View Envision Festival Costa Rica eco-initiatives in this short video

Envision Festival In Costa Rica is creating a new, sustainable model for festivals and for a culture of awareness through permaculture initiatives and education. Envision is a Leave No Trace event, and we therefore always leave the land in as good if not better condition than we found it. We try to minimize waste sent to the landfills and maximize recycling and composting rates, conserve water as much as possible, mitigate our atmospheric impact from transportation and energy, source only environmentally-sound products and materials, and we always maintain positive relations with our surrounding community. Read more of their eco initiatives here: http://www.2015.envisionfestival.com/index.php/env-event-info/eco-initiatives-sustainability-report Source:...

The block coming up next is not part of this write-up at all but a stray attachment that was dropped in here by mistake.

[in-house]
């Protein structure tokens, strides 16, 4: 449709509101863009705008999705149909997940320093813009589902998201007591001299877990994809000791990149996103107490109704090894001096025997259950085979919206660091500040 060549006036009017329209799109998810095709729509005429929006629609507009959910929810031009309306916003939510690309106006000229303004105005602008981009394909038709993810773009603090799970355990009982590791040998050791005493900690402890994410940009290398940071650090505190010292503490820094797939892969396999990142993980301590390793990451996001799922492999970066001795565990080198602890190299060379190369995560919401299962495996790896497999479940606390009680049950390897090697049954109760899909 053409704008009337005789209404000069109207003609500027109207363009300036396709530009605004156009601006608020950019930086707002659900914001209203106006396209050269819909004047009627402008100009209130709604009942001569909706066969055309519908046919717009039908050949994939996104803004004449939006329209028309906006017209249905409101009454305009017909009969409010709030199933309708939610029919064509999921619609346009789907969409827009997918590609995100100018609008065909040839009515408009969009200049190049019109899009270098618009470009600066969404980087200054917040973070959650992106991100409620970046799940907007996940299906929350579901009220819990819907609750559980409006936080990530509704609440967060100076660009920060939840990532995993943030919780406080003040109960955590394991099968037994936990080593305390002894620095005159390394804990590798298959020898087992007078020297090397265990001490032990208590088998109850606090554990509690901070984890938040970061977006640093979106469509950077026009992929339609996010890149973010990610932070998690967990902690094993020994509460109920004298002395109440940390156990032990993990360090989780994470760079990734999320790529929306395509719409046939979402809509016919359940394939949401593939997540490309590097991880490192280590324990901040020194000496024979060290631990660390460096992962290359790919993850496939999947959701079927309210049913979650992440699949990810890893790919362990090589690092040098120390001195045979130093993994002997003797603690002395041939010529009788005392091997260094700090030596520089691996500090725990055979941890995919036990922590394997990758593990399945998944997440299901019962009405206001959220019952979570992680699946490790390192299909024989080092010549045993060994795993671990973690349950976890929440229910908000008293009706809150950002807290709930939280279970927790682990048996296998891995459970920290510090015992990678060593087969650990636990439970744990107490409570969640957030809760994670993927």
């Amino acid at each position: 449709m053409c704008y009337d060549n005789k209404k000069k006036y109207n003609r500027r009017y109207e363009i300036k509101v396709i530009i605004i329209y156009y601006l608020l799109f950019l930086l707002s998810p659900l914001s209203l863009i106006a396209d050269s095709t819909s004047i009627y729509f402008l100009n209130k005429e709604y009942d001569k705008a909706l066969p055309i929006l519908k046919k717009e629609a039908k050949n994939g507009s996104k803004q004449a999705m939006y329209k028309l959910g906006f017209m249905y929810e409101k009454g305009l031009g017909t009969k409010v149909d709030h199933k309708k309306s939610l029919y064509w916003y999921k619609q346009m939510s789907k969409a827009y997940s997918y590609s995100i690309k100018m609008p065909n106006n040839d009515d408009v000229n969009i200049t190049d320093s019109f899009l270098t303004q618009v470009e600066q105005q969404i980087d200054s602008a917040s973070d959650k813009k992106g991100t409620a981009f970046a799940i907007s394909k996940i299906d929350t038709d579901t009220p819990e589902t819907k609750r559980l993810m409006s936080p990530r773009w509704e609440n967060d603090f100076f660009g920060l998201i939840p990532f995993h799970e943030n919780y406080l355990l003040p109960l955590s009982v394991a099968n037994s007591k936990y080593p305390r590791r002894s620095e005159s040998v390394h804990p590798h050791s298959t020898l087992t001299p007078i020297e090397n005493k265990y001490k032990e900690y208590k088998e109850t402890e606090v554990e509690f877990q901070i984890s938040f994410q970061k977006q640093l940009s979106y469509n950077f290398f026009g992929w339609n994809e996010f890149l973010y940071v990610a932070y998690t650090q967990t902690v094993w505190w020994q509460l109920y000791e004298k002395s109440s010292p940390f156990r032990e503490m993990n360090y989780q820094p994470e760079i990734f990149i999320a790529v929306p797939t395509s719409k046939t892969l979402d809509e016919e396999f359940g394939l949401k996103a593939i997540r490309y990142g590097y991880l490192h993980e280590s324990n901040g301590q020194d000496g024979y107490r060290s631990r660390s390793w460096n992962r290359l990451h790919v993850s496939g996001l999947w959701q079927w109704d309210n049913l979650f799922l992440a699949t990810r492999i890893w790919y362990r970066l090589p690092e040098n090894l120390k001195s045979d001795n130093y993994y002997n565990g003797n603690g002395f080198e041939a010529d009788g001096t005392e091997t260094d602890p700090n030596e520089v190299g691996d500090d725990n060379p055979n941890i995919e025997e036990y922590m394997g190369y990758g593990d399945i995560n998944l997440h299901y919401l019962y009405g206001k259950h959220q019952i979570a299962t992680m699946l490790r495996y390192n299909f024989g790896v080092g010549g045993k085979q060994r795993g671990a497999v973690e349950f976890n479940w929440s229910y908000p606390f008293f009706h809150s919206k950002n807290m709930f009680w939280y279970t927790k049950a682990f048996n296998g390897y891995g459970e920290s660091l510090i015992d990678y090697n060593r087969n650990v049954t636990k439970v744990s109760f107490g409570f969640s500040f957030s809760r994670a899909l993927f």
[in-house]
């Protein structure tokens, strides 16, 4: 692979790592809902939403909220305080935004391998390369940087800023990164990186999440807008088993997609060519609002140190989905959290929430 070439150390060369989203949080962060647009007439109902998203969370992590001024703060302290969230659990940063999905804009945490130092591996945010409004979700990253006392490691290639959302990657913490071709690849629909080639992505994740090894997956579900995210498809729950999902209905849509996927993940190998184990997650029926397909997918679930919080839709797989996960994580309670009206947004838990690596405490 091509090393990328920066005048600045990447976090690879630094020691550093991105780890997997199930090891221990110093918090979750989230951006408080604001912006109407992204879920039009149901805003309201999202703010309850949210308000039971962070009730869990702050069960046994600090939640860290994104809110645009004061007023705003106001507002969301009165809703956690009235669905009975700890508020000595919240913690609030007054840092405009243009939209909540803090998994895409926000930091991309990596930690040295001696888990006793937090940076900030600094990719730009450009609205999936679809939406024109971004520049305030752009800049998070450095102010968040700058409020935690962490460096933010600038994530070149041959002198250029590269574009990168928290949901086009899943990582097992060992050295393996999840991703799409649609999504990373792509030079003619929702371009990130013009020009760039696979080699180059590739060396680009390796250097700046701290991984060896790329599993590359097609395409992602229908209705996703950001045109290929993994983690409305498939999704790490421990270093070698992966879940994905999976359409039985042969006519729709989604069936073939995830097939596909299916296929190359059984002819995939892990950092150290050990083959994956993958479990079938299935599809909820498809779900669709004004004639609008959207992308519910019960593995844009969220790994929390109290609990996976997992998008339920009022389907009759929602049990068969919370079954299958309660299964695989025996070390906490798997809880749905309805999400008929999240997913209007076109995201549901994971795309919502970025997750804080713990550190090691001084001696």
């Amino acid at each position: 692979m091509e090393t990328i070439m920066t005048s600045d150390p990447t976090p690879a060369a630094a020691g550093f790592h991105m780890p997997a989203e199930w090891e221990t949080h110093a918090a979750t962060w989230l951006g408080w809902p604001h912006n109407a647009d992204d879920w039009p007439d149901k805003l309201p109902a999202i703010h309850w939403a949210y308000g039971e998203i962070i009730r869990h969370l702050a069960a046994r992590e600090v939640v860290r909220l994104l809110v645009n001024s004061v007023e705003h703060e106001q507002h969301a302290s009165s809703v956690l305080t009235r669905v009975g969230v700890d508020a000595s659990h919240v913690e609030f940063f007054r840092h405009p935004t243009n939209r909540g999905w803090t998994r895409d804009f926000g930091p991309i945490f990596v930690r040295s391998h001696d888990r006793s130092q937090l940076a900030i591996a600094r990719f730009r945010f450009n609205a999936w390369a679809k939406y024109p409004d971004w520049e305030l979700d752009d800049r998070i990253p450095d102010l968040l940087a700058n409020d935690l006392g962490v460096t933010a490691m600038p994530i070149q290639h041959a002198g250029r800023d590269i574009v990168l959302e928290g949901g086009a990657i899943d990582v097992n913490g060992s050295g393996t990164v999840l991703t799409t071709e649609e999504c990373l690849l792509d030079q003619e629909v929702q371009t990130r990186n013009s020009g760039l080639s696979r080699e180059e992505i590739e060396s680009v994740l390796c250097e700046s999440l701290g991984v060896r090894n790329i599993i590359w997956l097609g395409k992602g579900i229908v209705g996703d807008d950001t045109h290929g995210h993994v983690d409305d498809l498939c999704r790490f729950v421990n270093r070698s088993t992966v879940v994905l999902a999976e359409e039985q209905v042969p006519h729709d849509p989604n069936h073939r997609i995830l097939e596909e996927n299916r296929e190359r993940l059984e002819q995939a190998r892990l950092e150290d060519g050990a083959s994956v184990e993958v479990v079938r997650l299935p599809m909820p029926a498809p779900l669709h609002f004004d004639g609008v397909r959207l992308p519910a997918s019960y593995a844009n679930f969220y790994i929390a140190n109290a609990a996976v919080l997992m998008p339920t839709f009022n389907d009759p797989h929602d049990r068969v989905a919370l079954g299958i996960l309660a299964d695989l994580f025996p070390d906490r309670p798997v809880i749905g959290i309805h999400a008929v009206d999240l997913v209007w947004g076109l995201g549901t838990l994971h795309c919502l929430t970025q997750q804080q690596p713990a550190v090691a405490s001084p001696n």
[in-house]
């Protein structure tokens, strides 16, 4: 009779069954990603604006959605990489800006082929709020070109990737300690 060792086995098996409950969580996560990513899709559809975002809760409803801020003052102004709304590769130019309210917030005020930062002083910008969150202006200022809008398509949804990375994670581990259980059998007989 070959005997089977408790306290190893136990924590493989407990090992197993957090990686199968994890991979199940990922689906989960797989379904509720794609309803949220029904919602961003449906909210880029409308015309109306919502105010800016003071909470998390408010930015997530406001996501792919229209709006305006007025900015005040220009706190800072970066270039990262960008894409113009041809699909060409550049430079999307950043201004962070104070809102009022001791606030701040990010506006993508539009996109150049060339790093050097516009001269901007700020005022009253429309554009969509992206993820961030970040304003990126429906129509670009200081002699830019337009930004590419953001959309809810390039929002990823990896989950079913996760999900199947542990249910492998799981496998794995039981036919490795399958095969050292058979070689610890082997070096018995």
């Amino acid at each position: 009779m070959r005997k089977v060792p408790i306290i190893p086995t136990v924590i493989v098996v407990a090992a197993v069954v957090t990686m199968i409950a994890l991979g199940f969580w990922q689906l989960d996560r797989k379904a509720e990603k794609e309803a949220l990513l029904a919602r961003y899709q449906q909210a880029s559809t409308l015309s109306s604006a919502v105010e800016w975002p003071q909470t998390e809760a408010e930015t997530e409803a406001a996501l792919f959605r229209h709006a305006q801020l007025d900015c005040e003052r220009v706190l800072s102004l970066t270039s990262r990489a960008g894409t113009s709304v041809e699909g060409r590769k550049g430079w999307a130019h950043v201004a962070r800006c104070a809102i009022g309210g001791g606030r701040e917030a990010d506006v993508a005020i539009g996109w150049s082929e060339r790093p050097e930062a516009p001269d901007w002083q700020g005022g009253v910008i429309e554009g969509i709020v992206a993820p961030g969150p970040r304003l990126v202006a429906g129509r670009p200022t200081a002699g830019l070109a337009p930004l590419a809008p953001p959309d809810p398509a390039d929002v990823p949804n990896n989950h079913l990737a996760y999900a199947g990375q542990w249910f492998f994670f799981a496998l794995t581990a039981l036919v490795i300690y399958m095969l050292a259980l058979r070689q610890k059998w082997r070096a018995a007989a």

California music festivals adopt green mindset

Three of the big musical events taking place in the Golden State are recognized for and take extra effort to be as sustainable as possible. It is no longer breaking news that California is in the midst of a severe drought, so this summer it may be in the best interest of the Golden State to stay away from the waterslides and to drain those swimming pools. With music festival season kicking off, pools won’t be the only thing that students will be draining. Student bank accounts quickly empty as each festival approaches. Although the prices may be steep, several music festivals are making innovative efforts to use ticket costs to create more sustainable events. Students can spare water, contribute to a more sustainable community and see all their favorite bands this summer at any of these top three eco-friendly festivals in California. Source:...